Yale Film Studies Grad Conference January '10: Call for Papers
takuya.tsunoda at yale.edu
Sun Aug 16 08:24:52 EDT 2009
Kindly distribute this announcement to the faculty and graduate
students in your department.
Call for Papers
Film Studies Program at Yale University
2nd Annual Graduate Student Conference
“SCREENS, SOUNDS, SEATS: on motion picture exhibition”
January 28-29, 2009, Yale University, New Haven, CT
Keynote Speaker TBA
As cinema has re-invented itself in myriad forms, ranging from
vaudeville variety programs to television, from the drive-in to
portable ipod touch screens, “film exhibition” has re-asserted its
importance in the field.
Volatile in the 19th century, integral in the ‘silent’ era, and
highly refined in contemporary commercial cinema, exhibition practices
remain central to understanding where cinema has been and where it is
heading. Implicitly or explicitly, film & media scholars have focused
on exhibition to understand cinema’s historical place within a
culture. We mind how films self-consciously reflect on exhibition as a
means to understand the nature of the art, framing the image from the
perspective of the thousands gathered in a picture palace to the
headphoned sardine at thirty thousand feet. None may be more conscious
of exhibition than the makers, who look through a viewfinder but must
imagine what the viewer’s eye will see.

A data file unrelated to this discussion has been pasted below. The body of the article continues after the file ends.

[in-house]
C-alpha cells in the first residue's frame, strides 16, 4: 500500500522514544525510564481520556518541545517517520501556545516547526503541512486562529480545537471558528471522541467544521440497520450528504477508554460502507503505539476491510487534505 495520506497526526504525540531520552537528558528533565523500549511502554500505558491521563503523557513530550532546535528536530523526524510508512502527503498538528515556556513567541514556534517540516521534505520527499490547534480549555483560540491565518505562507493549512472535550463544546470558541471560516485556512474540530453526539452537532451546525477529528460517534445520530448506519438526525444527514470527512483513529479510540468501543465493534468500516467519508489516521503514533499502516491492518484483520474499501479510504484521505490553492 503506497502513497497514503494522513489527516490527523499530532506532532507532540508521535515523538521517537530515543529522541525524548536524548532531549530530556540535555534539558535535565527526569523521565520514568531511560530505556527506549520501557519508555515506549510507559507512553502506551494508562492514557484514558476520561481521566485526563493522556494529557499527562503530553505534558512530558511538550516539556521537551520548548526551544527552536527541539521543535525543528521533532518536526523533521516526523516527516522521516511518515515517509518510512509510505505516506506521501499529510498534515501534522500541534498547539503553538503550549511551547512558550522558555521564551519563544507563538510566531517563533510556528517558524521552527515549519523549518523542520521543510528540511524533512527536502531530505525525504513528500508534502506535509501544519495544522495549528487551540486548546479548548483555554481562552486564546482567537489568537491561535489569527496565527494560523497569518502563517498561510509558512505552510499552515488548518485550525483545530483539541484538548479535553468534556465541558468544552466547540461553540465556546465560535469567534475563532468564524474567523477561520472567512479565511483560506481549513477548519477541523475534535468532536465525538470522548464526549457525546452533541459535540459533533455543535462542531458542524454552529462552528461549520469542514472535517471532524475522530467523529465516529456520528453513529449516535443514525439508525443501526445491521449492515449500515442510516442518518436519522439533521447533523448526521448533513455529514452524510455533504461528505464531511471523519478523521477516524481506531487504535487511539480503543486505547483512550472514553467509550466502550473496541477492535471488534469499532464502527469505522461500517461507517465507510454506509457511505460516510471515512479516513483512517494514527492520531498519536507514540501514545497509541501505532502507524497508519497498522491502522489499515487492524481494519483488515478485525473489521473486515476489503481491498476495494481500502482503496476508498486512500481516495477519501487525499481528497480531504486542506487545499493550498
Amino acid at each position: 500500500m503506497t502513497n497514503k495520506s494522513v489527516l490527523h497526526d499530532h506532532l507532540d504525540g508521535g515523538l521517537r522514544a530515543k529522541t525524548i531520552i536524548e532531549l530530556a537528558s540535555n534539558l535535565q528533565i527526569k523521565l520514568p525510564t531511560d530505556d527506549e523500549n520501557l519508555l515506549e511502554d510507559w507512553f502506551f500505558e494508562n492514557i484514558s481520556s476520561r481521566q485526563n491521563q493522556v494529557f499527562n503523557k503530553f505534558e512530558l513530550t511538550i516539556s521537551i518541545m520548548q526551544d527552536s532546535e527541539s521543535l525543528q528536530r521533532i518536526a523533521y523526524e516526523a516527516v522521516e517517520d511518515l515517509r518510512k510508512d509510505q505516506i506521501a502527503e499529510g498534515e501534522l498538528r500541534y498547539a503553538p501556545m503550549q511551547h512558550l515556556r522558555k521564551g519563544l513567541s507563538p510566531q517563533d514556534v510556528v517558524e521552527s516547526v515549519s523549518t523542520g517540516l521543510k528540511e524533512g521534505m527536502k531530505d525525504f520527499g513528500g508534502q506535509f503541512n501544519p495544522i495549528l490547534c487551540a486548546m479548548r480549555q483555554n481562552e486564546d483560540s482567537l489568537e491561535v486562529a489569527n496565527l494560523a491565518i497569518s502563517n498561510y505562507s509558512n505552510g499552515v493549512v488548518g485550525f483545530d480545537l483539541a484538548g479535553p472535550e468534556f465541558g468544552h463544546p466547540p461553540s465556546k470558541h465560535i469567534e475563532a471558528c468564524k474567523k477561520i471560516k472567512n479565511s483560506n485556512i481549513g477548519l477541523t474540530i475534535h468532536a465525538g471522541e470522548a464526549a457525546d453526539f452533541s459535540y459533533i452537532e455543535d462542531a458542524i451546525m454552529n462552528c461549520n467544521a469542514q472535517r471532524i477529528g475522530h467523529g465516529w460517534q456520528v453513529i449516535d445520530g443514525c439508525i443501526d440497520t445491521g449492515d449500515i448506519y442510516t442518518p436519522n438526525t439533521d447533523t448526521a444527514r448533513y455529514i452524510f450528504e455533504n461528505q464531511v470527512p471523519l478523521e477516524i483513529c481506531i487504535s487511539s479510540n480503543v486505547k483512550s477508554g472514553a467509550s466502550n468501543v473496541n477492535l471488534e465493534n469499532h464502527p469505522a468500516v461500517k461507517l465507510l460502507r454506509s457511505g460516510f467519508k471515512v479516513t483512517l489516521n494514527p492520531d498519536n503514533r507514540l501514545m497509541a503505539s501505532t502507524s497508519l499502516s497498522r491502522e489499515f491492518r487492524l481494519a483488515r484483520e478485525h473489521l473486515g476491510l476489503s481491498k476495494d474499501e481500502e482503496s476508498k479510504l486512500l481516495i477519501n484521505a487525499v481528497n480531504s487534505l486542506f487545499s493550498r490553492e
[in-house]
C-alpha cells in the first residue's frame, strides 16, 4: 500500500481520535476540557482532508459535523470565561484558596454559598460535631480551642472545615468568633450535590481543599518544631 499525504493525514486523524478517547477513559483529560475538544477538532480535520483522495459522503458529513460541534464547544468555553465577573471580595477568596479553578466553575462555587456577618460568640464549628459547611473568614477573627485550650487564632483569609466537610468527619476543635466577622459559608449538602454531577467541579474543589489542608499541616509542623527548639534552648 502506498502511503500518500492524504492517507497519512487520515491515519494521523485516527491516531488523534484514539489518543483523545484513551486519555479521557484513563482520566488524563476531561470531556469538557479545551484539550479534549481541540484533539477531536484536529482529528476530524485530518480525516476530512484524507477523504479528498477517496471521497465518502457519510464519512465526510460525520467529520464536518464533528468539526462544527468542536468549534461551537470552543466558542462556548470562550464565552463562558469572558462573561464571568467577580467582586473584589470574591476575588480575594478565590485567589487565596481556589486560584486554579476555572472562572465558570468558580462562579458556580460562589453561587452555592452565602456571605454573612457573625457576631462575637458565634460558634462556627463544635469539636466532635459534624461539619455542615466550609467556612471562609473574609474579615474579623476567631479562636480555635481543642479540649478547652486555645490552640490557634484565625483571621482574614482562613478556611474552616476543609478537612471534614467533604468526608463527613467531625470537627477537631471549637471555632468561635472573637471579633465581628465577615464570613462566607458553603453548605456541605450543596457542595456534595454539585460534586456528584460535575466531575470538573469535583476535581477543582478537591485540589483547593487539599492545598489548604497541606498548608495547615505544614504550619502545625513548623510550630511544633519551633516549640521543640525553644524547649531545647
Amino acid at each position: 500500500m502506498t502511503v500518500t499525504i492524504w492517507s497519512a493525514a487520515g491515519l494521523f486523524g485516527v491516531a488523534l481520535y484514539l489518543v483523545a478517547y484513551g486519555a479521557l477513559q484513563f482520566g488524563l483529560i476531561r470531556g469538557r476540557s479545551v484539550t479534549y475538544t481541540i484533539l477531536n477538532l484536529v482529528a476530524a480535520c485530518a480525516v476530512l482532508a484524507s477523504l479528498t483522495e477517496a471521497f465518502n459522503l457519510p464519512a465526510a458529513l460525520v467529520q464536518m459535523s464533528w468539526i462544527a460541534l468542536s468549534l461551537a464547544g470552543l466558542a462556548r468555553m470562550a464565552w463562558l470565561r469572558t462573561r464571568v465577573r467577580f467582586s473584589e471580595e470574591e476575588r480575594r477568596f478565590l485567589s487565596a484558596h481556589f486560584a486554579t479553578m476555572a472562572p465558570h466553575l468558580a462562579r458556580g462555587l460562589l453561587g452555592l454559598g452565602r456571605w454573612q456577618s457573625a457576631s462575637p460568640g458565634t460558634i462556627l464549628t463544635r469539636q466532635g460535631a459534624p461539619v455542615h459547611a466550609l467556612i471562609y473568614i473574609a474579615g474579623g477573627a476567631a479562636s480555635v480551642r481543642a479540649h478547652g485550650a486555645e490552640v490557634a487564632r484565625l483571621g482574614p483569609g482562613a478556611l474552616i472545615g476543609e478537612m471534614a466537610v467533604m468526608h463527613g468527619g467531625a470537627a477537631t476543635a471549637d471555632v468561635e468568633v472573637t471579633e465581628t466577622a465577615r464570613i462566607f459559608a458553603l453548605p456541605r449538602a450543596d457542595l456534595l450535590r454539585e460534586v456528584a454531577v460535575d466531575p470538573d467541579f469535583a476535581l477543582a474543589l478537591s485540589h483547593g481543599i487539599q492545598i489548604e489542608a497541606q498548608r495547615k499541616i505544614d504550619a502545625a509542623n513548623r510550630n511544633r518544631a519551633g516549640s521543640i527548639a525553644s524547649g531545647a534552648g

This conference invites proposals on any domain of screen practice,
from any discipline. Our goals are to examine the relationship of the
image onscreen to the range of social, political, and aesthetic
discourses on its borders, and to explore the experience of
spectatorship as it continues to evolve.
Submissions may take inspiration from, but are not limited to, the
– Moviegoing in urban/rural environments – Traveling exhibition –
Multi-use venues – Live music & vocal performers – Multi-sensory
shows & 3D - Expanded Cinema – Inter-arts & performance – Digital
media – Design & distribution – Cinema architecture – Release
patterns & economics – Changing platforms – Piracy & appropriation
– Decline of movie theatres – Future of exhibition – Television &
the family – Pornography in the media sphere – Films & filmmakers
that reflect on exhibition – Psychology & cognition of the moviegoer
– Comparison to exhibition & performance in other arts –
Identifying historical trends in exhibition – Trends in film theory
– World cinema & global enterprise – Segregated sites of exhibition
– Activist screening practices
Presentations may not exceed 20 minutes.
Please submit abstracts of 250 words or less to yalefilmstudies at gmail.com
by October 15, 2009. Please include paper title, name, institution,
department, email & phone. Open to graduate students only.
Sponsored by the Yale Graduate School, Whitney Humanities Center, Film
Studies Program, & Film Studies Center.
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